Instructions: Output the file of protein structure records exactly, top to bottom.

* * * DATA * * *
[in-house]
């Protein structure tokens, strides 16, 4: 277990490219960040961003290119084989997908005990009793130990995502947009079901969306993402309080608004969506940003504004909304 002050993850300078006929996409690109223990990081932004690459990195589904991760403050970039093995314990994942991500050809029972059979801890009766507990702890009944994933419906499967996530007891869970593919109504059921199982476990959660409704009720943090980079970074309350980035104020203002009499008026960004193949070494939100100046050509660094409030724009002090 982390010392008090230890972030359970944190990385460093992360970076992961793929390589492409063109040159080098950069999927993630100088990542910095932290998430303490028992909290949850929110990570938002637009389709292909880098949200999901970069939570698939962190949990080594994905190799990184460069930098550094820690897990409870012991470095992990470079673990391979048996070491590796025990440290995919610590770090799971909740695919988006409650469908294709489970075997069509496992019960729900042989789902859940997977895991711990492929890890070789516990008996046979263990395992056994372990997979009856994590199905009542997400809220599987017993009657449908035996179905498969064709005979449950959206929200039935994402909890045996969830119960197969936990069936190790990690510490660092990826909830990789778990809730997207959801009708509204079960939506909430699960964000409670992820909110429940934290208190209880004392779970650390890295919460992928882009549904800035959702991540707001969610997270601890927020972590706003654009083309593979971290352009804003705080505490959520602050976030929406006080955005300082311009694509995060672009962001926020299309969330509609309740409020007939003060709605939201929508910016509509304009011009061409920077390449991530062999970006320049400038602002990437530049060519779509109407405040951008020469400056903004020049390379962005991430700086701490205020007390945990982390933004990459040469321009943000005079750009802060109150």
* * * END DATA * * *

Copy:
[in-house]
């Protein structure tokens, strides 16, 4: 277990490219960040961003290119084989997908005990009793130990995502947009079901969306993402309080608004969506940003504004909304 002050993850300078006929996409690109223990990081932004690459990195589904991760403050970039093995314990994942991500050809029972059979801890009766507990702890009944994933419906499967996530007891869970593919109504059921199982476990959660409704009720943090980079970074309350980035104020203002009499008026960004193949070494939100100046050509660094409030724009002090 982390010392008090230890972030359970944190990385460093992360970076992961793929390589492409063109040159080098950069999927993630100088990542910095932290998430303490028992909290949850929110990570938002637009389709292909880098949200999901970069939570698939962190949990080594994905190799990184460069930098550094820690897990409870012991470095992990470079673990391979048996070491590796025990440290995919610590770090799971909740695919988006409650469908294709489970075997069509496992019960729900042989789902859940997977895991711990492929890890070789516990008996046979263990395992056994372990997979009856994590199905009542997400809220599987017993009657449908035996179905498969064709005979449950959206929200039935994402909890045996969830119960197969936990069936190790990690510490660092990826909830990789778990809730997207959801009708509204079960939506909430699960964000409670992820909110429940934290208190209880004392779970650390890295919460992928882009549904800035959702991540707001969610997270601890927020972590706003654009083309593979971290352009804003705080505490959520602050976030929406006080955005300082311009694509995060672009962001926020299309969330509609309740409020007939003060709605939201929508910016509509304009011009061409920077390449991530062999970006320049400038602002990437530049060519779509109407405040951008020469400056903004020049390379962005991430700086701490205020007390945990982390933004990459040469321009943000005079750009802060109150």